David Leigh
Ex-Guardian investigations editor. Professor of journalism, City University, London. On board of IMPRESS. Retweets not endorsements. Opinions purely personal. David Leigh has over 13207 followers on Twitter.
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/ 30 April 2007

UK tries to sabotage BAE bribes inquiry

The United Kingdom is covertly trying to oust the head of the world’s main anti-bribery watchdog to prevent criticism of ministers and Britain’s biggest arms company, BAE, The Guardian has learned. The effort to remove Mark Pieth comes as his organisation has stepped up its investigation into the British government’s decision to kill off a major inquiry into allegations that BAE paid massive bribes to land Saudi arms deals.

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/ 28 September 2005

BAe’s secret £1m to Pinochet

The United Kingdom’s Serious Fraud Office is expected to launch an investigation into disclosures that the British arms company BAe secretly paid more than £1-million to the former Chilean dictator Augusto Pinochet. The Guardian revealed how BAe had been identified in United States banking records as routing the payments through front companies between 1997 and last year.

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/ 10 March 2005

Brits staff Saudi air force

Almost a third of the British government’s arms sales machine is dedicated to selling to a single regime — Saudi Arabia. A United Kingdom Ministry of Defence publication circulated to defence firms and obtained by The Guardian shows the extent of Saudi dependence on Britain to run its air force. No fewer than 161 of the department’s 600 officials work for the ”Saudi Armed Forces Project”.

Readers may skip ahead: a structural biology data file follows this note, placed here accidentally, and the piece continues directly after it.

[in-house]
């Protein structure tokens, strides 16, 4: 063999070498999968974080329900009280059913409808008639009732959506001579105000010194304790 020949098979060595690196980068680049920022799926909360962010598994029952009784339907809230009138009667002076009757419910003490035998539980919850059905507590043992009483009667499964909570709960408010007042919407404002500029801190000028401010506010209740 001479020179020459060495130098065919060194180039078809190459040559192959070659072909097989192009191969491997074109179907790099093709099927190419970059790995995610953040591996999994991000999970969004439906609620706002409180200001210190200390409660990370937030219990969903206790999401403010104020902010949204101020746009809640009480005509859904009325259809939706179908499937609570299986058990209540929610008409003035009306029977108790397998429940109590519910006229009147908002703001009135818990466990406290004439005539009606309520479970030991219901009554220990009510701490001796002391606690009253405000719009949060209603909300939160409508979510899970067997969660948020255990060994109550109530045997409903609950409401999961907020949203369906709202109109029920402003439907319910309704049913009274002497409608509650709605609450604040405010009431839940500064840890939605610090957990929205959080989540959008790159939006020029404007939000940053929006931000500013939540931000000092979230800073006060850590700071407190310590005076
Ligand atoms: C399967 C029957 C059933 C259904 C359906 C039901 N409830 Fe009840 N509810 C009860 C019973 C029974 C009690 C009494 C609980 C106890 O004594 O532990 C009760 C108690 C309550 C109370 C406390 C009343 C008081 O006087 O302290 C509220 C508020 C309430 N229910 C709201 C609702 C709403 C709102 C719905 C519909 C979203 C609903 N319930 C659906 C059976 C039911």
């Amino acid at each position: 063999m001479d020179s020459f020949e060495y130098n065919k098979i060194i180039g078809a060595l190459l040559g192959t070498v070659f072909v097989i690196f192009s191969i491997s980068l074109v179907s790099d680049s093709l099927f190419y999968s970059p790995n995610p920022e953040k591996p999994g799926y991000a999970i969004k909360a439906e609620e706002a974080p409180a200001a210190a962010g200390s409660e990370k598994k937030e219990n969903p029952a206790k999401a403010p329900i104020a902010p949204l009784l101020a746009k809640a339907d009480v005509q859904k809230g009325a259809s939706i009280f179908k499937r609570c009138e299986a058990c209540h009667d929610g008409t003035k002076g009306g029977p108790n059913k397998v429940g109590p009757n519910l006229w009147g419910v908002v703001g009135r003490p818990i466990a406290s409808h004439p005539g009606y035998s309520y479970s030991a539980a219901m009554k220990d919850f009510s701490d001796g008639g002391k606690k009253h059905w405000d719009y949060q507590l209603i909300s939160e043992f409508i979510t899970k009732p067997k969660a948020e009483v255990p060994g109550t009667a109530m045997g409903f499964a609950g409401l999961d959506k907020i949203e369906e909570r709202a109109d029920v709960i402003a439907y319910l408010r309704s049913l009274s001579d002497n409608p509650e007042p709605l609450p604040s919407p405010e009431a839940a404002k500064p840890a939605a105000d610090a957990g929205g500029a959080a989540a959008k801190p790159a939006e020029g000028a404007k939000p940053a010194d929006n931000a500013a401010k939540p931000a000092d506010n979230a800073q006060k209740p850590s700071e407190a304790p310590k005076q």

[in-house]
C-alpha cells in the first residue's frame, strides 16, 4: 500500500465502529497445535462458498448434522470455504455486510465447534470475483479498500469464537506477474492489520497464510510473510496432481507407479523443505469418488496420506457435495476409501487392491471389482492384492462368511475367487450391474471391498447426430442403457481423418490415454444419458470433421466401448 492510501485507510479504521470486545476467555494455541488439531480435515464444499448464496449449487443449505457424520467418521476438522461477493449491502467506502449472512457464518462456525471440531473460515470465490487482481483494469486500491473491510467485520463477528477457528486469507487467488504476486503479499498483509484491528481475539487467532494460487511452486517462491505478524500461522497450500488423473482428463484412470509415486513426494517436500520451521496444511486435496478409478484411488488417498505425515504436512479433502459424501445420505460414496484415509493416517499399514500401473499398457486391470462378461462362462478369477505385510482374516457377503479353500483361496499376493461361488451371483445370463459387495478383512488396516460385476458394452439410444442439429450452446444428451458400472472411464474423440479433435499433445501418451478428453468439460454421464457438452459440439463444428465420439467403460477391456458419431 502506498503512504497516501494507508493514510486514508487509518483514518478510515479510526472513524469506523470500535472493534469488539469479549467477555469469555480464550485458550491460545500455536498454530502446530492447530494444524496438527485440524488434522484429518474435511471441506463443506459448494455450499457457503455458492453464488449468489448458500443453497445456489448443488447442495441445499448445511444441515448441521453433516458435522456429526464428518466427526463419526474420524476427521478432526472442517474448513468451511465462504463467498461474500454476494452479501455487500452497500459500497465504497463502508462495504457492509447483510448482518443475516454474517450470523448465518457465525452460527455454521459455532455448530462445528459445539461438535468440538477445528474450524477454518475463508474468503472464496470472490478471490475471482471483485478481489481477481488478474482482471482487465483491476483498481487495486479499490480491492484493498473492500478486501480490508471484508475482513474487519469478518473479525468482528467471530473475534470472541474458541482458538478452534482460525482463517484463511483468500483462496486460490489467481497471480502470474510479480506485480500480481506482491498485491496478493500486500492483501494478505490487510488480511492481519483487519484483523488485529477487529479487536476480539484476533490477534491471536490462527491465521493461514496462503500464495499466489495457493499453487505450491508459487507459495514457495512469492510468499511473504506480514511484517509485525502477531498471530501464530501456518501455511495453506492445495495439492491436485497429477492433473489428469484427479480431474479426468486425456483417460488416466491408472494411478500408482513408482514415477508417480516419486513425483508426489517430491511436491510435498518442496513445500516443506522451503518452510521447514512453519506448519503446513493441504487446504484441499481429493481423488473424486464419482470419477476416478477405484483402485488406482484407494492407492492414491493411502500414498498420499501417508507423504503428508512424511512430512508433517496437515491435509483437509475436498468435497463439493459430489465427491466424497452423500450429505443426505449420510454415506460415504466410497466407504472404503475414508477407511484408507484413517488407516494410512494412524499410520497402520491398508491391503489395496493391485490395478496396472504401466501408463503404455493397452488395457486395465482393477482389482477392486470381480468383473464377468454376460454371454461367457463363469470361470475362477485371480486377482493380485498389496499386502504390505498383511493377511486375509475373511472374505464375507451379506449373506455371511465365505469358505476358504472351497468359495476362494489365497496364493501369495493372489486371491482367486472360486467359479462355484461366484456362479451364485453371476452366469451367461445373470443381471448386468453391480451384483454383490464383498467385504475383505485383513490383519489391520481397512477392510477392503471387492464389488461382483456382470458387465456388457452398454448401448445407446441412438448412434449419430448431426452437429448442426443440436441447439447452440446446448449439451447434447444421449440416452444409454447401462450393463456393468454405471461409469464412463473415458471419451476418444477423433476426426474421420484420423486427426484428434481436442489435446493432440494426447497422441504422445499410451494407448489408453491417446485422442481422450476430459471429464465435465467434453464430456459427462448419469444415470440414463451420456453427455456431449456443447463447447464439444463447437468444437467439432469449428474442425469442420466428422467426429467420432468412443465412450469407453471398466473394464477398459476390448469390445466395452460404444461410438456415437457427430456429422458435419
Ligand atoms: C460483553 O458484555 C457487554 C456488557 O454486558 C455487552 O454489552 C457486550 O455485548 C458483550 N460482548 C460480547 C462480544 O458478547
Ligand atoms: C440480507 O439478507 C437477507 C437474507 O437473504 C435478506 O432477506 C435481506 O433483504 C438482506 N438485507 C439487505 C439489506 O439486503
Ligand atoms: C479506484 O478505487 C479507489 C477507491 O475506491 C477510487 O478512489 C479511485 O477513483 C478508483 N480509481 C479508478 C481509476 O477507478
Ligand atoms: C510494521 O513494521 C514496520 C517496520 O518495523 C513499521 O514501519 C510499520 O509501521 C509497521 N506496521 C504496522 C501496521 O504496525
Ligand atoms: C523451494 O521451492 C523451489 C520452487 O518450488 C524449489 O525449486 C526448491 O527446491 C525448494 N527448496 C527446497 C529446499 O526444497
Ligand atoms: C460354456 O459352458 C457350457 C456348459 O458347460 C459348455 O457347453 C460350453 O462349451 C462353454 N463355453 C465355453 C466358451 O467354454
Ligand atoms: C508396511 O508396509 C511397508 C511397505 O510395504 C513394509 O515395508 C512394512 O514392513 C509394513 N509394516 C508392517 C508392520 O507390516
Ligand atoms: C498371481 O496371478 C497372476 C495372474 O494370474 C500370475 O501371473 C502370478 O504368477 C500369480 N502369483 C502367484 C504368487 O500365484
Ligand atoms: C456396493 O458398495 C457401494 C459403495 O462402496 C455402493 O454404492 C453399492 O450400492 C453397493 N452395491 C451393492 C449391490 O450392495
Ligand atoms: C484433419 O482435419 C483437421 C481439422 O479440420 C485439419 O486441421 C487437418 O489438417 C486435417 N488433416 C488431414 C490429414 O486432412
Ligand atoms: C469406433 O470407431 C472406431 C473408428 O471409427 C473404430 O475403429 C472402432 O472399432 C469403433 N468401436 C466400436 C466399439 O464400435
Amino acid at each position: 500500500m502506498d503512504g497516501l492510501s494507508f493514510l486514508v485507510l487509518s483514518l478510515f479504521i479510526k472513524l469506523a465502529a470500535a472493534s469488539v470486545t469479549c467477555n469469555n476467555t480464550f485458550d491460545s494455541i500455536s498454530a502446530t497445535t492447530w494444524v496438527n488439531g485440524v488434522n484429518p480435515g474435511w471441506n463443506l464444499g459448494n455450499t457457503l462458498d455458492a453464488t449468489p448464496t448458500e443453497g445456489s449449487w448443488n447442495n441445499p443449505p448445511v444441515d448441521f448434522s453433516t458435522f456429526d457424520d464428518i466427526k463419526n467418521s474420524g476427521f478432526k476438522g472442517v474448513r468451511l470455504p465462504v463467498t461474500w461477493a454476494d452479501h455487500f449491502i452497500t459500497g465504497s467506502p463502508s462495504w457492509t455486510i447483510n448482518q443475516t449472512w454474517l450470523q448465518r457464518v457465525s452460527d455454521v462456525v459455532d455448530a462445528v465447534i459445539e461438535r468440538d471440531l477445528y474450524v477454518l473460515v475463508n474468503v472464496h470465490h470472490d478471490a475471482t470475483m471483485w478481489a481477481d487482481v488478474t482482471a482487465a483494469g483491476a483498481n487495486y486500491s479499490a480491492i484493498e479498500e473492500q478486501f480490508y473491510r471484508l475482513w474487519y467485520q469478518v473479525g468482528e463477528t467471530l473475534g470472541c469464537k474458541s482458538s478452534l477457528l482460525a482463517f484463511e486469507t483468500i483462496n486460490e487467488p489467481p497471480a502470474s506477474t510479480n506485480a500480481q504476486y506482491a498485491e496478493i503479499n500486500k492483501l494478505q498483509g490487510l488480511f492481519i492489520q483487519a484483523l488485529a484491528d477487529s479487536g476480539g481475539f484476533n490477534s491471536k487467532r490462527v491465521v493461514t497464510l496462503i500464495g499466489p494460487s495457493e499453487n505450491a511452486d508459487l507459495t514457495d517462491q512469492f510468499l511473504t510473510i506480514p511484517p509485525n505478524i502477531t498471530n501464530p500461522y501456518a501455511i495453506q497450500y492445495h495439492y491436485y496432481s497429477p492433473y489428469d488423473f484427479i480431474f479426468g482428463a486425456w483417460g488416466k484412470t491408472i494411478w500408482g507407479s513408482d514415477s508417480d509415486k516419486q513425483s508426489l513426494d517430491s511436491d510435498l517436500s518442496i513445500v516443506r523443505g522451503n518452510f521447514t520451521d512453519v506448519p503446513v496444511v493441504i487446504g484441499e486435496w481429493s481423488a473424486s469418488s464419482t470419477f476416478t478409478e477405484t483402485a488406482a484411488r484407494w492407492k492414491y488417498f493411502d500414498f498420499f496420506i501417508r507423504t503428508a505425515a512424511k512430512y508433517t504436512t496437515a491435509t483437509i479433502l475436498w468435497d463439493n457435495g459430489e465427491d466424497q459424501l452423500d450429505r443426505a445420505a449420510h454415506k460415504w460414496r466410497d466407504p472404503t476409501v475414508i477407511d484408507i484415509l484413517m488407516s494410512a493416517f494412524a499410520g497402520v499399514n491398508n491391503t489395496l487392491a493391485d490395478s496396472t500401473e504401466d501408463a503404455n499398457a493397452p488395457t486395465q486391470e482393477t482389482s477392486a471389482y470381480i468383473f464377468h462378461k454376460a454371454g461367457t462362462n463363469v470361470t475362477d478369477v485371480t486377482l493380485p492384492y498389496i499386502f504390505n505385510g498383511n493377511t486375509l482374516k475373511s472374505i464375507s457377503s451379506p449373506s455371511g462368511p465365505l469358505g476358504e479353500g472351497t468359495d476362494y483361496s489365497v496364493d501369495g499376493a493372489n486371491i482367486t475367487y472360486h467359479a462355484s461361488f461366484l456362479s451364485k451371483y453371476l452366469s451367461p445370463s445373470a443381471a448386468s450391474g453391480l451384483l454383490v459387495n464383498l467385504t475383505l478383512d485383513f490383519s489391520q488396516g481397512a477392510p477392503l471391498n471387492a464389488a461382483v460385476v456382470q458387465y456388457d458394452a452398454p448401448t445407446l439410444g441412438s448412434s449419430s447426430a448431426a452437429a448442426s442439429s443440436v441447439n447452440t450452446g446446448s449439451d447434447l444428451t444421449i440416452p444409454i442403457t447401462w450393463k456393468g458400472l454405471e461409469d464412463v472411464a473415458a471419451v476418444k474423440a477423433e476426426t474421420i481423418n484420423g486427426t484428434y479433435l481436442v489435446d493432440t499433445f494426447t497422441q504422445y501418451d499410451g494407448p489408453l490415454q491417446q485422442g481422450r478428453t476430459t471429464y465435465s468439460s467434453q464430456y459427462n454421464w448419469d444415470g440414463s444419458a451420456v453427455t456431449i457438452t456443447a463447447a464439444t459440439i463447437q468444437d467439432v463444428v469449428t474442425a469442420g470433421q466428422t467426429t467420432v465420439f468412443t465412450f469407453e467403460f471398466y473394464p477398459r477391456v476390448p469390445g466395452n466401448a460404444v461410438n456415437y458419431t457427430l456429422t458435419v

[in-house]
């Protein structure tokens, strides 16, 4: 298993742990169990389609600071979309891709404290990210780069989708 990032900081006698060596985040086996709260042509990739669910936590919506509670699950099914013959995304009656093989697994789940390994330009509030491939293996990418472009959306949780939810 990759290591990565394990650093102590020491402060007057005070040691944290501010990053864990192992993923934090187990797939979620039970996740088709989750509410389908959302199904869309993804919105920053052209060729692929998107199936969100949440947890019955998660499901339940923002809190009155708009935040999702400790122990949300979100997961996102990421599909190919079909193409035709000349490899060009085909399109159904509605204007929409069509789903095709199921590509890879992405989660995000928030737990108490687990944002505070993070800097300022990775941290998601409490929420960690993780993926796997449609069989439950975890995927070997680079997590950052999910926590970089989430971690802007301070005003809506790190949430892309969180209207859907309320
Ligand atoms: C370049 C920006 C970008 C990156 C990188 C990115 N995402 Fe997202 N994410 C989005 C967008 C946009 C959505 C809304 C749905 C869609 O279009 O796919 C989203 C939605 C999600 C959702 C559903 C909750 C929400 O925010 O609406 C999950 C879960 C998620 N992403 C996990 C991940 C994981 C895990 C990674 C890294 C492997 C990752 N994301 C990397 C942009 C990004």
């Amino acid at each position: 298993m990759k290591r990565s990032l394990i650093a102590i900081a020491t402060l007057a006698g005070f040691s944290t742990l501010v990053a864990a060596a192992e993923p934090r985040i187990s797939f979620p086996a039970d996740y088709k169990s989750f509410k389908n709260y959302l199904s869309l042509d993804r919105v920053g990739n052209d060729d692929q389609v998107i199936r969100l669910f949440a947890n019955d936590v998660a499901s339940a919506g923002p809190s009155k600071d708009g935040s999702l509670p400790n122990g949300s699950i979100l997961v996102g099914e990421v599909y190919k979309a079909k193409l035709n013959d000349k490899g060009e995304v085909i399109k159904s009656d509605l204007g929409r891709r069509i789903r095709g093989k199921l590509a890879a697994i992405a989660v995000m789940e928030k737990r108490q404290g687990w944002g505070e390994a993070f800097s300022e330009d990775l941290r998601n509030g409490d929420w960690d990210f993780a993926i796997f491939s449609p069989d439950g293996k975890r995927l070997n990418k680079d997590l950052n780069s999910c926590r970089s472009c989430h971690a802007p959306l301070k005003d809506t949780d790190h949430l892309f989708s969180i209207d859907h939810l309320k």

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/ 3 November 2004

How tobacco giant squeezed Blair

Documents obtained by The Guardian newspaper reveal how one of the world’s biggest tobacco companies, British American Tobacco (BAT), put private pressure on British Prime Minister Tony Blair and a Cabinet minister who wanted to hold an inquiry into allegations that the firm was colluding with criminals. Behind Parliament’s back, the head of BAT obtained access to Blair at a private breakfast.

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/ 11 May 2004

Slush fund: BAE chief implicated

Sir Dick Evans, the retiring chairperson of British Aerospace (BAE) who faced his final shareholders’ meeting on Wednesday, has been named in allegations concerning the arms firm’s £60-million ”slush fund”, according to documents seen by The Guardian. ‘Sir Dick’ is fingered by documents that detail gifts to a Saudi prince.

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/ 3 October 2003

Ex-diplomat exposes British spy flaws

A former senior British diplomat on Thursday broke the traditional taboo on discussing British intelligence (MI6) operations to launch a broadside against the United Kingdom intelligence agencies’ failures in the wake of the Hutton inquiry into the death of the British weapons expert Dr David Kelly.